Intensifying tension over growing liberalism within the Anglican Church of Canada has broken into an open rift in recent months, as biblically orthodox congregations have moved to separate themselves from the Canadian church structure and align themselves with the similarly orthodox Province of the Southern Cone in South America.
Although it was not the only factor, the Canadian church’s increasing acceptance of blessings for same-sex unions is generally being regarded as the straw that broke the proverbial camel’s back.
The process began in earnest when the orthodox Anglican Network in Canada held a national meeting at the Crossroads Centre in Burlington last Nov. 22 and 23. Almost 300 people representing 70 churches across Canada assembled there to discuss the option of leaving the Anglican Church of Canada, while remaining Anglicans in full communion with the Church of England throughout the world, by affiliating with Archbishop Gregory Venables of the Southern Cone.
The event was presided over by Bishop Donald Harvey, who is now serving under Venables. It was announced that Bishop Malcolm Harding was also joining Harvey in accepting new primatial oversight by Venables and that two congregations, Church of the Resurrection in Hope, B.C. and St. John’s in Richmond, B.C., had elected to receive episcopal care from Harvey and Venables. The rectors of those churches, meanwhile, received new licences from Harvey.
Since that conference, a number of congregations have held votes over whether they wish to remain within the Anglican Church of Canada or accept oversight from the Southern Cone. At press time, the following have voted to leave the ACC, most by wide margins: St. John’s (Shaughnessy), Vancouver; St. Alban’s, Ottawa; St. George’s (Lowville), Campbellville, Ont.; St. Hilda’s, Oakville, Ont.; St. Chad’s, Toronto; St. Mary’s (Metchosin), Victoria, B.C.; St. Matthew’s, Abbotsford, B.C.; Holy Cross, Abbotsford, B.C.; St. Matthias and St. Luke’s, Vancouver; Church of the Good Shepherd, Vancouver; and Church of the Good Shepherd, St. Catharines, Ont.
However, the transition has not, in many cases, been taking place smoothly. ANiC director Cheryl Chang toldThe Interim ACC personnel in the Diocese of Niagara have been particularly hostile to those seeking to break away in two parishes.
“In the Diocese of Niagara, we have the most aggressive response,” she said. “Immediately after the votes, a group from the diocese … showed up and tried to take over the buildings by force, essentially. When they were refused admission, they began court proceedings. That went to court on Feb. 29. They were seeking an order for possession or to share the building with the congregation.”
A hearing on the order was postponed to March 20, during which time the court – in a decision described as a minor miracle – granted the local parishes exclusive possession to continue using their properties.
In the Dioceses of New Westminster and Ottawa, bishops have served a notice upon priests serving breakaway congregations a notice of presumption of abandonment of ministry, in which they have been given 60 days to respond to the allegations against them.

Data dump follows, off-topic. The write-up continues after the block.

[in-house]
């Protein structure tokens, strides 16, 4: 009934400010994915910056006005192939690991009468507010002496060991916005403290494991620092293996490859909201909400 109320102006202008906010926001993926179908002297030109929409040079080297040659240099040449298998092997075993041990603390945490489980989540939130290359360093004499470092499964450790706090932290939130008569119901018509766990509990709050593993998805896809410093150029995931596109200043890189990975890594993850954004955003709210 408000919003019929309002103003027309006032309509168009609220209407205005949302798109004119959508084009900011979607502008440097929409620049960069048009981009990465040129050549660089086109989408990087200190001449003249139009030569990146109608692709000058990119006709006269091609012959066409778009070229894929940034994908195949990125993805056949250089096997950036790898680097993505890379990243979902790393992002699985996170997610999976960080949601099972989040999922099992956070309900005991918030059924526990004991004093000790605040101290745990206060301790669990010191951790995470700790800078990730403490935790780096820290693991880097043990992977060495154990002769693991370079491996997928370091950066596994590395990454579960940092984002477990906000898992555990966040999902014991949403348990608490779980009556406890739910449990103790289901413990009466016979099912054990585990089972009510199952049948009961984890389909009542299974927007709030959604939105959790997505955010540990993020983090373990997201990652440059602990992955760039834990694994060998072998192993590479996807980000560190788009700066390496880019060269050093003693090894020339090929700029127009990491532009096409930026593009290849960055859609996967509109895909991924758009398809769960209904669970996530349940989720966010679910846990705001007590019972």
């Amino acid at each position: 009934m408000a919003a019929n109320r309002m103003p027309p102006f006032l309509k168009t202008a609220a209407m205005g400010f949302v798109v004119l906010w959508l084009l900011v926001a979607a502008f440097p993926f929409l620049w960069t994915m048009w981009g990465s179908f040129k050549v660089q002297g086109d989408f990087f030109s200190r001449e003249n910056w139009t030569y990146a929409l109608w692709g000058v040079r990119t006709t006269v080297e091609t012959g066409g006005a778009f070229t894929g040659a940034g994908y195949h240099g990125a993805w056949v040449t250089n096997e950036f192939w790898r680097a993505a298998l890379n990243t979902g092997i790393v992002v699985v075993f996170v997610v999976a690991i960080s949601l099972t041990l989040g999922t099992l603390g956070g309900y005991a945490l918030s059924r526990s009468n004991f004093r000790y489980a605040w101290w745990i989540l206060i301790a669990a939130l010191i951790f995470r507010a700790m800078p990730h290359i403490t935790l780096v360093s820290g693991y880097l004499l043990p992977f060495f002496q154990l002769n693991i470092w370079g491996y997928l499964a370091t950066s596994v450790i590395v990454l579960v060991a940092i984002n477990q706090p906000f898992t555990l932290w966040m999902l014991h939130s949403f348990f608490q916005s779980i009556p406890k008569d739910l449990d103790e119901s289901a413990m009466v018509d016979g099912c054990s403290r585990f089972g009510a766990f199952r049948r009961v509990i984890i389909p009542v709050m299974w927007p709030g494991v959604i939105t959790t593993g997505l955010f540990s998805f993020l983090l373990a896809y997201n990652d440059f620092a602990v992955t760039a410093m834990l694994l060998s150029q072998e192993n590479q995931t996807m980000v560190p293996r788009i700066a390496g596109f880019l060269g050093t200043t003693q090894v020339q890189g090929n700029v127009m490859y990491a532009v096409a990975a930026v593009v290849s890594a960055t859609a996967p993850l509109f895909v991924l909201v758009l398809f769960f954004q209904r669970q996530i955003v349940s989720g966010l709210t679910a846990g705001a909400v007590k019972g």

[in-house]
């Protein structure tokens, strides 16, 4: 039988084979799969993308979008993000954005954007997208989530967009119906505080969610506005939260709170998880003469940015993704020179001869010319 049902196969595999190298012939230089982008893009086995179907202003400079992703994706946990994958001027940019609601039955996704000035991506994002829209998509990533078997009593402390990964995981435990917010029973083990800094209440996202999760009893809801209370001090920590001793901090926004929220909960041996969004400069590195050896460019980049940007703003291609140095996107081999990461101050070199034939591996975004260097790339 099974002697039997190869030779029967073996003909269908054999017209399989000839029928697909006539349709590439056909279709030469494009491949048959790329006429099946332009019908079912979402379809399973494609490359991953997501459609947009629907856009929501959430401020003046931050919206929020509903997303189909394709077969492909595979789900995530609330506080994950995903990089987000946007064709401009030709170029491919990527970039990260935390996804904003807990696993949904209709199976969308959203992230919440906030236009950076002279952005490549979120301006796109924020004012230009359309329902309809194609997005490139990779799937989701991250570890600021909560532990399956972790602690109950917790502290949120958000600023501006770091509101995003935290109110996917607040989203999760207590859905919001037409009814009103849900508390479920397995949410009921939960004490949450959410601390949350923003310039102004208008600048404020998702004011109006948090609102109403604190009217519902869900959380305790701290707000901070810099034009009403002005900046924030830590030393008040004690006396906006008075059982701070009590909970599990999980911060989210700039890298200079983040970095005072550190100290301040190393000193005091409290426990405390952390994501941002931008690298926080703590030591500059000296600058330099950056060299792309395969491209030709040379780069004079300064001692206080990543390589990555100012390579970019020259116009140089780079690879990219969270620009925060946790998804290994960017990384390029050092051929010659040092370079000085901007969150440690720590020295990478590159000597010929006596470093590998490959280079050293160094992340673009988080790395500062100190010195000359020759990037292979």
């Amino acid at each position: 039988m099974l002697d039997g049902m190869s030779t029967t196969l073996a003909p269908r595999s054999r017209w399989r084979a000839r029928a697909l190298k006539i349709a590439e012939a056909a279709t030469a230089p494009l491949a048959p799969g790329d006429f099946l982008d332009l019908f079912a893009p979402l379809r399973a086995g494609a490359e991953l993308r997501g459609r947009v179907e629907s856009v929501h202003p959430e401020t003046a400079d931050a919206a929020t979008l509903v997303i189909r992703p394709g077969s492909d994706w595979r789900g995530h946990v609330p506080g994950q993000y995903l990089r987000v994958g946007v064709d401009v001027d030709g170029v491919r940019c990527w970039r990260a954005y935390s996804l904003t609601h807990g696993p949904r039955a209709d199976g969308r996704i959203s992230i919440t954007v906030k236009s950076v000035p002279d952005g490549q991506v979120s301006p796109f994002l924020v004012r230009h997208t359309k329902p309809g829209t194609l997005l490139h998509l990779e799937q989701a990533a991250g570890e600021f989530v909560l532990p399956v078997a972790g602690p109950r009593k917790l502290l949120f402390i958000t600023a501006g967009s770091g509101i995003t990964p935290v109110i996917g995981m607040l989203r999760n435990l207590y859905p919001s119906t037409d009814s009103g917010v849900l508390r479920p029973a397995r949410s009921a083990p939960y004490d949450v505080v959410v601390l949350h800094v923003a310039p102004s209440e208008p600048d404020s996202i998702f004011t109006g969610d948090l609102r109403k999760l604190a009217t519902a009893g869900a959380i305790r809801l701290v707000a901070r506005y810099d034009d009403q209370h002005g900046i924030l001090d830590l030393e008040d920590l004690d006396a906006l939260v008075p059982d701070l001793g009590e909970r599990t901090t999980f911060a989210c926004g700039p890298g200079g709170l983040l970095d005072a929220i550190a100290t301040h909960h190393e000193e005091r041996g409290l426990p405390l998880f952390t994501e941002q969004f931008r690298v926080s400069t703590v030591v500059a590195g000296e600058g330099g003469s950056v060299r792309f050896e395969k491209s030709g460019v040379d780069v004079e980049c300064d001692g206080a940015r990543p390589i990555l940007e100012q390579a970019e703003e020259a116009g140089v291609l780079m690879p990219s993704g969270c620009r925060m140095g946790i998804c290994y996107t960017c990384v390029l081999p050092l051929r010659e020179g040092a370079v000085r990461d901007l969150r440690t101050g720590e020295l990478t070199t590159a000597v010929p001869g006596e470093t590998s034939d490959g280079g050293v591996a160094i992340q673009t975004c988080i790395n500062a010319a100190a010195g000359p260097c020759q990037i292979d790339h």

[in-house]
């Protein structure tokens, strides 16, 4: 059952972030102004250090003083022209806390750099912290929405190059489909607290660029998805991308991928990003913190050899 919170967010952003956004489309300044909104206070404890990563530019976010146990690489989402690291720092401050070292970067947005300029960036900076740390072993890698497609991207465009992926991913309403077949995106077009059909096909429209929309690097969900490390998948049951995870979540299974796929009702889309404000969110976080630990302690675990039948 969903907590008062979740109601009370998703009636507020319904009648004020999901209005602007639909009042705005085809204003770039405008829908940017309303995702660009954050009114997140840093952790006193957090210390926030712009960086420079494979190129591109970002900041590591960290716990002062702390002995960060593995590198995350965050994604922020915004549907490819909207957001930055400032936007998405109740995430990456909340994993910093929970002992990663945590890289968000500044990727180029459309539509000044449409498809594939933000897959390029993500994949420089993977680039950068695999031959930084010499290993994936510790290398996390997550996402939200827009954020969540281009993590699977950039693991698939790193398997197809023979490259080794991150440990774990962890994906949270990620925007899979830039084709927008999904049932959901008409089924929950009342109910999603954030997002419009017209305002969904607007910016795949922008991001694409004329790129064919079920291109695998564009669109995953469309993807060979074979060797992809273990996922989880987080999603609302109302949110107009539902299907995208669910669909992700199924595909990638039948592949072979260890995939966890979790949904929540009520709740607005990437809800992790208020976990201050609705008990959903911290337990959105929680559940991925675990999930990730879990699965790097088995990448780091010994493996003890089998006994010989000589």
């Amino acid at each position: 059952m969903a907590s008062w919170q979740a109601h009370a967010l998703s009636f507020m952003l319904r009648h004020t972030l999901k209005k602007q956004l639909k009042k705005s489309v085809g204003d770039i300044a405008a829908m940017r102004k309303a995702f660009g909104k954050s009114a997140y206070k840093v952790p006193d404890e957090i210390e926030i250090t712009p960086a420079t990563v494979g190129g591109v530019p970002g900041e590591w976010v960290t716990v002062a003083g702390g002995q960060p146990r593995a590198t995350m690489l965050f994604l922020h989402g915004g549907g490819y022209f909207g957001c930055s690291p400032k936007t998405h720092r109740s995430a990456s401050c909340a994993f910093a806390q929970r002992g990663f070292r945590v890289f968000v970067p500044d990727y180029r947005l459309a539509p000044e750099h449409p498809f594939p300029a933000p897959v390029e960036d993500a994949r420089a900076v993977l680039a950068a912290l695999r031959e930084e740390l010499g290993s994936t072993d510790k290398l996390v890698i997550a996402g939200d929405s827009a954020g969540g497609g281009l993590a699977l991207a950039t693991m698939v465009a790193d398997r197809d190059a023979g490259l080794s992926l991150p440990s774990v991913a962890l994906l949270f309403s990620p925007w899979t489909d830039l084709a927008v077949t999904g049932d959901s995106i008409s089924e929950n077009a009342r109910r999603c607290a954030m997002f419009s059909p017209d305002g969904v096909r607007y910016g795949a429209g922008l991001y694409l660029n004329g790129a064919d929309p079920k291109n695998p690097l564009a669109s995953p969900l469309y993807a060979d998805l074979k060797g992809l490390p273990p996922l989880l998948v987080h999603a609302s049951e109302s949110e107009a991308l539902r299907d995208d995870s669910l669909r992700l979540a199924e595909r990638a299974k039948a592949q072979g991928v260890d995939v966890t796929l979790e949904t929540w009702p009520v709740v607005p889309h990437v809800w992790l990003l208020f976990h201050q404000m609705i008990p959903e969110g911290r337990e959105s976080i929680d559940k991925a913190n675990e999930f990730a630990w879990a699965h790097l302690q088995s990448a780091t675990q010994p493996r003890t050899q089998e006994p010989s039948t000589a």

In the Diocese of B.C., there has been a “cooling off period,” with an agreement reached to allow the congregation to stay in their building and continue ministry while engaging in discussions toward a settlement of the issues.
In the Diocese of Toronto, the bishop locked the church in which the congregation voted to break away and suspended the priest. That congregation is now meeting elsewhere, while the building has been reopened without a priest.
Chang noted that immediately after the November conference in Burlington, a number of clergy who attended were summoned to meet with their bishops. Then a number of letters came out from the primate of the Anglican Church of Canada and from various bishops basically threatening any priests or congregations that were considering affiliating with the network.
“Most of them made statements to the effect of, ‘If you make this vote, you should know that the properties belong to us’ – I guess intimidating people to the point where they would hopefully not vote for this or affiliate with us out of fear of losing their church building. Despite those threats, a number of churches have voted to join the network,” she said.
Chang added that while congregations have generally been free to vote, threats against properties, evictions, firings and suspensions of priests and a general atmosphere of intimidation have dissuaded a number of other congregations from voting.
“A lot of people are going to wait. Now that we’ve had the first wave, there are a lot of people who will wait and see how things unfold before they will consider moving forward,” she said.
As possibly other parishes prepare to vote, the next step for ANiC is “Compelled by Christ’s Love,” a national conference in Vancouver April 25 and 26. Described as “a joyful celebration of (God’s) goodness, a time of solid Bible teaching and a new commissioning of clergy, parishes and members to the mission Christ entrusted to his church,” the event will feature an appearance by Venables and other leaders in the global Anglican communion. It will culminate in a special service of celebration, commissioning and communion.
In the meantime, Chang is calling on all biblically faithful Christians to pray for ANiC’s cause. “We are in desperate need of prayer. We were very grateful – we felt the decision in the first Niagara hearing was nothing short of a miracle. We are grateful to God for that decision. We need continued prayer as we appear before the courts, that we will be seen in a light that is favourable for Christianity.”